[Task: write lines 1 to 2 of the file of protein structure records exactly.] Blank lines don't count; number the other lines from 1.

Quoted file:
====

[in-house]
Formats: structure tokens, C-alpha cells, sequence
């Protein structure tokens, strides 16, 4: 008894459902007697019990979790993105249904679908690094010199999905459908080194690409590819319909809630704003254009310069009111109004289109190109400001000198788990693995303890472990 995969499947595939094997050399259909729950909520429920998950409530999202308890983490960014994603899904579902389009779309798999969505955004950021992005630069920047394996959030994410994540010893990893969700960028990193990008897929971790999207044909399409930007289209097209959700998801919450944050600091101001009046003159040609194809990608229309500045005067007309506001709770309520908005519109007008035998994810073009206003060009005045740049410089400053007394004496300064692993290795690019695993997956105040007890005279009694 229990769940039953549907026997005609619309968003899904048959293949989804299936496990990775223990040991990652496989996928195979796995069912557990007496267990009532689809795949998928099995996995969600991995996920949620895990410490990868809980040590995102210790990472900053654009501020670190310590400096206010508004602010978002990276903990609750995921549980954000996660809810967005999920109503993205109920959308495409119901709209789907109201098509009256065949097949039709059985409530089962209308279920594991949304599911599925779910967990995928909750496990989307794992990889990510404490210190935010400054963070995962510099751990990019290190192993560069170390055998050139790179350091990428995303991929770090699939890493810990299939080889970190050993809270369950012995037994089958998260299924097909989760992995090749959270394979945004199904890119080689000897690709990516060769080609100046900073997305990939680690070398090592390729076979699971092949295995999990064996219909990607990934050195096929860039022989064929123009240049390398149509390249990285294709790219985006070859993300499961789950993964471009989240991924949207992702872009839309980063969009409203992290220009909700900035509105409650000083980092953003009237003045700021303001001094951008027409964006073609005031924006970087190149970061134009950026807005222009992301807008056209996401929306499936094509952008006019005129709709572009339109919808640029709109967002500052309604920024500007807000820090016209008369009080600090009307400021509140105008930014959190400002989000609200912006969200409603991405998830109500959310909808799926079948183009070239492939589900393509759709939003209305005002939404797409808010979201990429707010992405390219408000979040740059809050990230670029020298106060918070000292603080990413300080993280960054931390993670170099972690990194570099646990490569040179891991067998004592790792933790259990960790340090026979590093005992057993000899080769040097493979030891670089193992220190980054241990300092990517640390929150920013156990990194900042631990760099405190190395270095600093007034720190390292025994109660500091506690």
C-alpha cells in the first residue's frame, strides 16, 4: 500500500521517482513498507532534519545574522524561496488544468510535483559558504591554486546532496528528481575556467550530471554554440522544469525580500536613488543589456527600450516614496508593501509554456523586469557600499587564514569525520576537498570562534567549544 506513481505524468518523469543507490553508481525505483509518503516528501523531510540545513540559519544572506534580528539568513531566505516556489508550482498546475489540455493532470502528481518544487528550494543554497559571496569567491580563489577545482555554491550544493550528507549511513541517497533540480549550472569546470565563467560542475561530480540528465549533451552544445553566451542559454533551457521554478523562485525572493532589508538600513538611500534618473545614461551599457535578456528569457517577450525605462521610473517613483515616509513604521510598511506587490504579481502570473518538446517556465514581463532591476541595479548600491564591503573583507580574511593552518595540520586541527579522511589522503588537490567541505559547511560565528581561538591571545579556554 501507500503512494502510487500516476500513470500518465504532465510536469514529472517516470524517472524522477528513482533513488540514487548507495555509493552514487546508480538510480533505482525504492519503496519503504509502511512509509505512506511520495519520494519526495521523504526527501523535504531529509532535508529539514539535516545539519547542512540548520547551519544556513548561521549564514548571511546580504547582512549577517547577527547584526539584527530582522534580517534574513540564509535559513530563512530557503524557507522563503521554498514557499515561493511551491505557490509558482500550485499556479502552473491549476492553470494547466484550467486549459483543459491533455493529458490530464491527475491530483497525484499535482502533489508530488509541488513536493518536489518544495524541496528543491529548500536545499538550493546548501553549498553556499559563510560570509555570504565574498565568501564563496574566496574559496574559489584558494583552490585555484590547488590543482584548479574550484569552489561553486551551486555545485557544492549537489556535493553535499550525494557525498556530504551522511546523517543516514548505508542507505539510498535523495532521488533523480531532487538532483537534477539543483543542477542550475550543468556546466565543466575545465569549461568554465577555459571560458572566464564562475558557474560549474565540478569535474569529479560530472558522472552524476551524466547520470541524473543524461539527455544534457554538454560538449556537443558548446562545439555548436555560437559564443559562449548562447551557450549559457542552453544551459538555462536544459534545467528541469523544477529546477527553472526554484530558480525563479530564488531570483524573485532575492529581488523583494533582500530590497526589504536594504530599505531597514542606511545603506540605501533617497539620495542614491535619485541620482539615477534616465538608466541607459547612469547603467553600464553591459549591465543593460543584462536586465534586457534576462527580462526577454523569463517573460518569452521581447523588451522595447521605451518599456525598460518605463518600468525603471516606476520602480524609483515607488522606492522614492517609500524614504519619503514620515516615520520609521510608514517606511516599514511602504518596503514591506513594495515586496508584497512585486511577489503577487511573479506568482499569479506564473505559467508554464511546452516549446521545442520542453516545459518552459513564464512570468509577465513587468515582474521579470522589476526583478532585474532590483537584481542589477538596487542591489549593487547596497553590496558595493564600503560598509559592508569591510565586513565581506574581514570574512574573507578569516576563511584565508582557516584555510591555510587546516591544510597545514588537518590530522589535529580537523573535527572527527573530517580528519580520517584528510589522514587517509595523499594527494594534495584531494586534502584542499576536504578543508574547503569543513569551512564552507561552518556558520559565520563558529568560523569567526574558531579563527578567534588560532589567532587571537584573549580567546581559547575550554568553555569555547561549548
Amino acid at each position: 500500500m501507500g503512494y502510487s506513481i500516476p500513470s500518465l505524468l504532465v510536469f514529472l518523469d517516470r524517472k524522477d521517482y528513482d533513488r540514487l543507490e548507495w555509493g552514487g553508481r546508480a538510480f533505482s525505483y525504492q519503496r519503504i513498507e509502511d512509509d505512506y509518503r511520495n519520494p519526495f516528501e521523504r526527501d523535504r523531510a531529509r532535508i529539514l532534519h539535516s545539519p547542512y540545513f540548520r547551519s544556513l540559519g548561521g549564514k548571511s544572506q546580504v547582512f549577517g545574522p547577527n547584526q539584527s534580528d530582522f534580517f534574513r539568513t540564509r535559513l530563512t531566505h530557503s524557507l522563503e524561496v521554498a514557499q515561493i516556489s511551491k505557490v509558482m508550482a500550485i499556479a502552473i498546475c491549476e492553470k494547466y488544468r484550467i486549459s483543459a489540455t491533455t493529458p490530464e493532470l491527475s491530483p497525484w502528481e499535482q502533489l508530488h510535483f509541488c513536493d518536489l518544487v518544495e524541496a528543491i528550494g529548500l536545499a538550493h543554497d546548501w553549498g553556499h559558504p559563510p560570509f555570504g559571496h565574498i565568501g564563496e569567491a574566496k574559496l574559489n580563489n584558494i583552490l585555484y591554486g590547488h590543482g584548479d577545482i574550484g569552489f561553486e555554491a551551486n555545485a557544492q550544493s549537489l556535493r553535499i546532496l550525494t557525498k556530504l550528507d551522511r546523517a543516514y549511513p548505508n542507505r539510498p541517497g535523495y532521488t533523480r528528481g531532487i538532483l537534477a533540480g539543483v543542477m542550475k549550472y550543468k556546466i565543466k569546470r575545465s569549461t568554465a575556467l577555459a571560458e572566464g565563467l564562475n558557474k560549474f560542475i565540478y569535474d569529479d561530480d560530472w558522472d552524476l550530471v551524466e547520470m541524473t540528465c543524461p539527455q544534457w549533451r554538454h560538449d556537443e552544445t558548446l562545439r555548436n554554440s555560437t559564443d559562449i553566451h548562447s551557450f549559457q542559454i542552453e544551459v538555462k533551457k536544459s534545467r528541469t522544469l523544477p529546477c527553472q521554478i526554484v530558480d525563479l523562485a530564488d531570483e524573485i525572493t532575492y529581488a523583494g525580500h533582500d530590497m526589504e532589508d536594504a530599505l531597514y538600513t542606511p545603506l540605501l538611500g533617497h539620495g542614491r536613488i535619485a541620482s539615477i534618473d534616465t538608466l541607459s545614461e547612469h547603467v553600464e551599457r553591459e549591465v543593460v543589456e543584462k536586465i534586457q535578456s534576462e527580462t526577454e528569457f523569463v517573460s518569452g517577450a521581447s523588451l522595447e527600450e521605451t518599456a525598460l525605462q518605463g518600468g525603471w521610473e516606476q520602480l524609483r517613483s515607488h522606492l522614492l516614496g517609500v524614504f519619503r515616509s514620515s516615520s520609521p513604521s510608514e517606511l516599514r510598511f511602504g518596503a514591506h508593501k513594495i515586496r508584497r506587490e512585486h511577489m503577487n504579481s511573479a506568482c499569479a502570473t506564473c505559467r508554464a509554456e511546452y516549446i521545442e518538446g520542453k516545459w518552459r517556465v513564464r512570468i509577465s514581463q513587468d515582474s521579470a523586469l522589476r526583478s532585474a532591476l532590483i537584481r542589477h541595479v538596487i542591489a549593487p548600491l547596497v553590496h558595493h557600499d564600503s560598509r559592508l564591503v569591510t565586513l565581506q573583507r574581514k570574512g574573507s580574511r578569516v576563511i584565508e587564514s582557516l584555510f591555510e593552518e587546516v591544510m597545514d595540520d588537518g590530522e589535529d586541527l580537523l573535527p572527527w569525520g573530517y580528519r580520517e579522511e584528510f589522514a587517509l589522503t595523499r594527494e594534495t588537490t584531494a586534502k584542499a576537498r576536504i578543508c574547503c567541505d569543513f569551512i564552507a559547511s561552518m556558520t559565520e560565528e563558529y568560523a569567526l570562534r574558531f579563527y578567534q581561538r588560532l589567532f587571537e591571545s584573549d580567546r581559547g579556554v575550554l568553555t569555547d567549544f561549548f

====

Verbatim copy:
[in-house]
Formats: structure tokens, C-alpha cells, sequence